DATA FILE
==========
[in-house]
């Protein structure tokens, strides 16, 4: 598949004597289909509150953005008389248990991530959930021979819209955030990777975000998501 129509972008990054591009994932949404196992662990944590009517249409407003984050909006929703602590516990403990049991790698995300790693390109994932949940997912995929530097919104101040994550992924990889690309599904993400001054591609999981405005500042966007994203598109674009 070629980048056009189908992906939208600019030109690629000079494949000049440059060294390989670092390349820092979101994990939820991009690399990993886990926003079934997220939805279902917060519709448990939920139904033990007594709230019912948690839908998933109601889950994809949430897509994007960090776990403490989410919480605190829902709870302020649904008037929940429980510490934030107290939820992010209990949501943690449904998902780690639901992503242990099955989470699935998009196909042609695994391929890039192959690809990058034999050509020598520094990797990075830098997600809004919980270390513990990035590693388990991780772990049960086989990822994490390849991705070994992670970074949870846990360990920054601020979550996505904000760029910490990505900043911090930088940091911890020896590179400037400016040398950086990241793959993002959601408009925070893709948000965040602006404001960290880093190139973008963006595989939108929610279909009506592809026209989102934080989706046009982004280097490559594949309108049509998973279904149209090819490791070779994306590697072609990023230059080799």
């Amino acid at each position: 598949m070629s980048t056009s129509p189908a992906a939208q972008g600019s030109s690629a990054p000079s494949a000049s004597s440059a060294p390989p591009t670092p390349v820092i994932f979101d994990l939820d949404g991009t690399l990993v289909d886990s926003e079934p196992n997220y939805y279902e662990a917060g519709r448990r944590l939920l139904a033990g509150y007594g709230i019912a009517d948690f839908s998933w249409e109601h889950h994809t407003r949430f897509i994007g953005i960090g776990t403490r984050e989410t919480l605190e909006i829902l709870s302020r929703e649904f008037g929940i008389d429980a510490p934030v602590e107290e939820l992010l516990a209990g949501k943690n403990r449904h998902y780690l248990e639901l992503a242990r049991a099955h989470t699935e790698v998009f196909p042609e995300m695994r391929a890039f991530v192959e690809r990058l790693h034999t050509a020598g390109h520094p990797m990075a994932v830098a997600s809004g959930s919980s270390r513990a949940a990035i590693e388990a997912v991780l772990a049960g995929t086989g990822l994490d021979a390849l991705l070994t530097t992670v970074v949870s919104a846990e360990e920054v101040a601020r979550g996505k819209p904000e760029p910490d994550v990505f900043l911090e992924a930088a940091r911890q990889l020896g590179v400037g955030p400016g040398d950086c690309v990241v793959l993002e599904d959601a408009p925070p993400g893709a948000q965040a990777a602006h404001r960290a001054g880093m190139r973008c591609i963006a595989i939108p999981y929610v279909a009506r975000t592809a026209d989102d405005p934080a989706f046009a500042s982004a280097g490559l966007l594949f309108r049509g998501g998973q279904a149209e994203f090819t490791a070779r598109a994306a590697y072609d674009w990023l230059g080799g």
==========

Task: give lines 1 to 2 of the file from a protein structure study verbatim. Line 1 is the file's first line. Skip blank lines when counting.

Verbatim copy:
[in-house]
């Protein structure tokens, strides 16, 4: 598949004597289909509150953005008389248990991530959930021979819209955030990777975000998501 129509972008990054591009994932949404196992662990944590009517249409407003984050909006929703602590516990403990049991790698995300790693390109994932949940997912995929530097919104101040994550992924990889690309599904993400001054591609999981405005500042966007994203598109674009 070629980048056009189908992906939208600019030109690629000079494949000049440059060294390989670092390349820092979101994990939820991009690399990993886990926003079934997220939805279902917060519709448990939920139904033990007594709230019912948690839908998933109601889950994809949430897509994007960090776990403490989410919480605190829902709870302020649904008037929940429980510490934030107290939820992010209990949501943690449904998902780690639901992503242990099955989470699935998009196909042609695994391929890039192959690809990058034999050509020598520094990797990075830098997600809004919980270390513990990035590693388990991780772990049960086989990822994490390849991705070994992670970074949870846990360990920054601020979550996505904000760029910490990505900043911090930088940091911890020896590179400037400016040398950086990241793959993002959601408009925070893709948000965040602006404001960290880093190139973008963006595989939108929610279909009506592809026209989102934080989706046009982004280097490559594949309108049509998973279904149209090819490791070779994306590697072609990023230059080799």